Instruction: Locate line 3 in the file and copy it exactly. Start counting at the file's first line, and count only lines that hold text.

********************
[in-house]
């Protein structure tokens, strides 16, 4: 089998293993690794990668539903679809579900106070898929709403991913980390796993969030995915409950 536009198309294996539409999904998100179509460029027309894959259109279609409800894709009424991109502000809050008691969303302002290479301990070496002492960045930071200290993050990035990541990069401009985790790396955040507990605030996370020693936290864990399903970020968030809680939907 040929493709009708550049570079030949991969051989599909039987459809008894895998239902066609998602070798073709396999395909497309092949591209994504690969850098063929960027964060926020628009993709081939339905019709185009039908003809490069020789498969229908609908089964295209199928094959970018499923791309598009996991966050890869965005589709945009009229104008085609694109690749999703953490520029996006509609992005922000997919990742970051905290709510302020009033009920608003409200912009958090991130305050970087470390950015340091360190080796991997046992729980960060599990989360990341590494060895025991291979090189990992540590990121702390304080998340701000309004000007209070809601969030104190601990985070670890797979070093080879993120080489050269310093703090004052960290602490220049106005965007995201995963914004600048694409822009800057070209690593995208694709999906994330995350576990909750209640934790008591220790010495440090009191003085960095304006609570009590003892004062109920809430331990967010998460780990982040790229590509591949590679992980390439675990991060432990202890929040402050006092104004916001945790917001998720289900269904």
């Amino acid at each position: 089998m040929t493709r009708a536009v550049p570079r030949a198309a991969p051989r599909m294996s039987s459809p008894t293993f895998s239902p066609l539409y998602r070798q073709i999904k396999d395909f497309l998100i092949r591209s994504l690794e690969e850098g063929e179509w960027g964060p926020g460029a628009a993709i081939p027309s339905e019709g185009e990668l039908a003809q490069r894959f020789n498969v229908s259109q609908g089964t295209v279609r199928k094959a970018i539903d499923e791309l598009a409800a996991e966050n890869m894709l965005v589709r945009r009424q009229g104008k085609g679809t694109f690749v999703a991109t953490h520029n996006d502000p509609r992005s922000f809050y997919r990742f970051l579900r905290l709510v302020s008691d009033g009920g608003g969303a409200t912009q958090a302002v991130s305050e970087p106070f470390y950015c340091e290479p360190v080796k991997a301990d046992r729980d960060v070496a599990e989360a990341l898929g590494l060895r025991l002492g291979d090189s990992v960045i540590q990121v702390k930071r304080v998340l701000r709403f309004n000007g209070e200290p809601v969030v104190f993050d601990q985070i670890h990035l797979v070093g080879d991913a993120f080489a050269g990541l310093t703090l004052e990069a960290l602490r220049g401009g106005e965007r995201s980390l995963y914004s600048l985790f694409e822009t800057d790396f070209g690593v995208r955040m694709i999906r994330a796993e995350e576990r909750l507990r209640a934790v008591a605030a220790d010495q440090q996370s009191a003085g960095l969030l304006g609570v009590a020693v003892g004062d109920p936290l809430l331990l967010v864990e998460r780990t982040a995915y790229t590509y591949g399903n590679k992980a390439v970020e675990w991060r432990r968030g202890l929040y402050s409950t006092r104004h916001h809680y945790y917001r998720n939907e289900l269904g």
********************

């Amino acid at each position: 089998m040929t493709r009708a536009v550049p570079r030949a198309a991969p051989r599909m294996s039987s459809p008894t293993f895998s239902p066609l539409y998602r070798q073709i999904k396999d395909f497309l998100i092949r591209s994504l690794e690969e850098g063929e179509w960027g964060p926020g460029a628009a993709i081939p027309s339905e019709g185009e990668l039908a003809q490069r894959f020789n498969v229908s259109q609908g089964t295209v279609r199928k094959a970018i539903d499923e791309l598009a409800a996991e966050n890869m894709l965005v589709r945009r009424q009229g104008k085609g679809t694109f690749v999703a991109t953490h520029n996006d502000p509609r992005s922000f809050y997919r990742f970051l579900r905290l709510v302020s008691d009033g009920g608003g969303a409200t912009q958090a302002v991130s305050e970087p106070f470390y950015c340091e290479p360190v080796k991997a301990d046992r729980d960060v070496a599990e989360a990341l898929g590494l060895r025991l002492g291979d090189s990992v960045i540590q990121v702390k930071r304080v998340l701000r709403f309004n000007g209070e200290p809601v969030v104190f993050d601990q985070i670890h990035l797979v070093g080879d991913a993120f080489a050269g990541l310093t703090l004052e990069a960290l602490r220049g401009g106005e965007r995201s980390l995963y914004s600048l985790f694409e822009t800057d790396f070209g690593v995208r955040m694709i999906r994330a796993e995350e576990r909750l507990r209640a934790v008591a605030a220790d010495q440090q996370s009191a003085g960095l969030l304006g609570v009590a020693v003892g004062d109920p936290l809430l331990l967010v864990e998460r780990t982040a995915y790229t590509y591949g399903n590679k992980a390439v970020e675990w991060r432990r968030g202890l929040y402050s409950t006092r104004h916001h809680y945790y917001r998720n939907e289900l269904g």